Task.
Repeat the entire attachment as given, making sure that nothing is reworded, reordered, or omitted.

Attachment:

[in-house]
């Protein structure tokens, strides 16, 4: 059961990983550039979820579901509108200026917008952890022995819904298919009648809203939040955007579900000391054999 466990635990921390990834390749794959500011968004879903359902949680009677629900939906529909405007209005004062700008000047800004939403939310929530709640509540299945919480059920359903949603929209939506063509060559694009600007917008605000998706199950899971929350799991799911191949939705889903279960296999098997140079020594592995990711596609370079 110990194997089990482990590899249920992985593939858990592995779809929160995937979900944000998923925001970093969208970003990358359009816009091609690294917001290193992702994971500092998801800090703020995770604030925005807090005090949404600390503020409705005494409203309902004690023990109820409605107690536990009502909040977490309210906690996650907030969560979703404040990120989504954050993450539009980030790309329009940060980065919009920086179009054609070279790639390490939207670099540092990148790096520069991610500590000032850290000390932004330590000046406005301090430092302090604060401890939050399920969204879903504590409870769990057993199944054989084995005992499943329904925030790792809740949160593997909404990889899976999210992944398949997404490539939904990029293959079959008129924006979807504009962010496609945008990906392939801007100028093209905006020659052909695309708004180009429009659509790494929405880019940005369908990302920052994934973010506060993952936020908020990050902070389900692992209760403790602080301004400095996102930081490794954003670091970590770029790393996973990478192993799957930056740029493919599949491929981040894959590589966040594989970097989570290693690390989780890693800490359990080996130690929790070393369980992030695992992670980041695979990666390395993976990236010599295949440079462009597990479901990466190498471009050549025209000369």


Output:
[in-house]
């Protein structure tokens, strides 16, 4: 059961990983550039979820579901509108200026917008952890022995819904298919009648809203939040955007579900000391054999 466990635990921390990834390749794959500011968004879903359902949680009677629900939906529909405007209005004062700008000047800004939403939310929530709640509540299945919480059920359903949603929209939506063509060559694009600007917008605000998706199950899971929350799991799911191949939705889903279960296999098997140079020594592995990711596609370079 110990194997089990482990590899249920992985593939858990592995779809929160995937979900944000998923925001970093969208970003990358359009816009091609690294917001290193992702994971500092998801800090703020995770604030925005807090005090949404600390503020409705005494409203309902004690023990109820409605107690536990009502909040977490309210906690996650907030969560979703404040990120989504954050993450539009980030790309329009940060980065919009920086179009054609070279790639390490939207670099540092990148790096520069991610500590000032850290000390932004330590000046406005301090430092302090604060401890939050399920969204879903504590409870769990057993199944054989084995005992499943329904925030790792809740949160593997909404990889899976999210992944398949997404490539939904990029293959079959008129924006979807504009962010496609945008990906392939801007100028093209905006020659052909695309708004180009429009659509790494929405880019940005369908990302920052994934973010506060993952936020908020990050902070389900692992209760403790602080301004400095996102930081490794954003670091970590770029790393996973990478192993799957930056740029493919599949491929981040894959590589966040594989970097989570290693690390989780890693800490359990080996130690929790070393369980992030695992992670980041695979990666390395993976990236010599295949440079462009597990479901990466190498471009050549025209000369």